Dry-Aged Smoked Prime Rib

Background Star 1 Background Star 2 Background Star 3 Background Star 4 Background Star 5
Star 1 Star 2 Star 3 Star 4 Star 5
16:30 - Prep 14:00 / Cook 2:30

Our Dry-Aged Smoked Prime Rib is dry brined, smoked and reverse-seared for the best prime rib you’ve ever tasted. It has a crisp caramelized crust and a robust pink center with concentrated umami flavor for great depth of flavor.

About the cut: Available online from specialty meat providers and local butcher shops, dry-aged prime rib is aged from 28 to 50 days and as long as 100 days. The longer beef is dry-aged, the more pronounced the flavor. 

Learn how to dry-age beef to tenderize and intensify the natural flavor of your beef dishes.

6-8 Servings


Dry Brine
  • 1 tablespoon coarse sea salt
  • 1/2 tablespoon coarse ground black pepper
  • 1/2 tablespoon crushed green peppercorns
  • 1 teaspoon crushed dried shallot
  • 1/2 teaspoon granulated garlic
Prime Rib Roast
  • 4-pound dry-aged, boneless ribeye roast
  • 2 tablespoons peanut oil
  • 3 cups beef stock, divided
  • handful pecan wood chunks
  • coarse sea salt to taste
Send list to email


Show Photos:
Step 1 Of 15
1. To maintain a neat, uniform shape, lay four or five 24-inch-long strands of butcher’s twine across the cutting board parallel to each other. Place the roast on top of the twine and tie each piece around the roast.
2. Pat the roast dry with a paper towel and then lightly apply peanut oil on all sides.
Hot TipYou can substitute another high-temp cooking oil such as avocado, canola or tallow for peanut oil.
3. Season the roast on all sides with salt, black pepper, green peppercorn, shallot and garlic, leaving both ends unseasoned.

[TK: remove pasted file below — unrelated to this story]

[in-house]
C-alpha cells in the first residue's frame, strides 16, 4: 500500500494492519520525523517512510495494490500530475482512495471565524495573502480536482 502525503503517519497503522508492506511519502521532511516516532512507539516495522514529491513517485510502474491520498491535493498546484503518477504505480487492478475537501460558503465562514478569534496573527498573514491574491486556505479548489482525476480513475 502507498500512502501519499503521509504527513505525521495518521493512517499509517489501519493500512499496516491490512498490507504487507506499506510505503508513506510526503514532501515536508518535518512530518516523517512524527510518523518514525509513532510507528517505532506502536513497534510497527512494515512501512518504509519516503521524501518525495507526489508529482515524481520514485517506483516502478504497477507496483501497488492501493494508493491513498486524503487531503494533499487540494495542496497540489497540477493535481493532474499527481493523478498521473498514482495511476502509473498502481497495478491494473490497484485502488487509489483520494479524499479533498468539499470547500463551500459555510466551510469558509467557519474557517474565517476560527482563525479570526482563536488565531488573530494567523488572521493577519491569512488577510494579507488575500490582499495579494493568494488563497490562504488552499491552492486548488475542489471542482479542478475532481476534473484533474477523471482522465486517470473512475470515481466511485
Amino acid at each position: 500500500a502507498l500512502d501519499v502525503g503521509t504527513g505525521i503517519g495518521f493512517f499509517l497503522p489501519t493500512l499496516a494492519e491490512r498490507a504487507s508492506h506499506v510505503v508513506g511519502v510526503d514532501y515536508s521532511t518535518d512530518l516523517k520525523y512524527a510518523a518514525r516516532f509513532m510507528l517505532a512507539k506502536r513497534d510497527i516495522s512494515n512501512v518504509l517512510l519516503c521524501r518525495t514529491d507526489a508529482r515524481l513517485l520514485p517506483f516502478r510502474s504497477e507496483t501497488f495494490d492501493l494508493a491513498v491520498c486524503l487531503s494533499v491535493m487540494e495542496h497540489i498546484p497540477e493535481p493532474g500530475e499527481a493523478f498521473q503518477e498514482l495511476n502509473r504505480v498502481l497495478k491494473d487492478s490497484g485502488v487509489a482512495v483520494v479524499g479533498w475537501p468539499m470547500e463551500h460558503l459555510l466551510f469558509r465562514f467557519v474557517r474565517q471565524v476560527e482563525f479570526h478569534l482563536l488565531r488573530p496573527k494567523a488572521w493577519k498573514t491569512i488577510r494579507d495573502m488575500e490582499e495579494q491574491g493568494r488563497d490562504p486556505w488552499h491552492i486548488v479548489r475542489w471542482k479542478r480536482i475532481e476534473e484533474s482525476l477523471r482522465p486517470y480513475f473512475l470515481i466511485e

Hot TipGreen peppercorn is milder and fruitier than more mature black peppercorn. If you prefer, substitute a peppercorn medley, peppercorn blend or mixed peppercorns for both the green peppercorn and black pepper.
4. Loosely wrap the roast in plastic wrap or place it in a sealed bag and refrigerate for 12 hours.
5. Remove from refrigerator 2 hours before cooking and let it rest at room temperature.
6. Preheat smoker to 250°F and toss wood chunks on top of hot coals.
Hot TipMeasure the temperature at grate level with a surface temp gauge for the most accurate reading.
7. Remove the plastic wrap or bag and place the roast on a quarter-sized rack and sheet pan.
Hot TipThe rack and sheet pan are optional, but they keep your smoker cleaner and make it easier to maneuver food.
8. Pour 1 cup of the beef stock into a spray bottle and spritz the roast.
9. Place the roast onto the hot grates, close the lid and cook until the internal temperature reaches 125°F for medium-rare doneness, about 2 to 1/2 hours.
10. Remove from smoker and allow the roast to rest at room temperature, about 20-30 minutes.
Hot TipGiving your meat the time it needs to rest allows juices to redistribute, retaining moisture for tender meat. The internal temperature will continue to rise 10 to 15 degrees until it levels out and then begins to fall.
11. Place the remaining beef stock in a medium-size saucepan over medium-high heat. Bring to a rapid simmer and cook until the stock is reduced by half, about 20 minutes.
12. Remove from heat, stir in the drippings & stock from the sheet pan and add salt.
13. Increase smoker temperature to 500°F or place a grill grate over the coals in the firebox.
14. Sear the roast on all sides to add color and crisp the crust, about 1 minute per side.
15. Slice and serve.
Up Your Game: How to Dry Age Beef
Made This Recipe?
Click the stars to rate it.
Background Star 1 Background Star 2 Background Star 3 Background Star 4 Background Star 5
Star 1 Star 2 Star 3 Star 4 Star 5

You might also like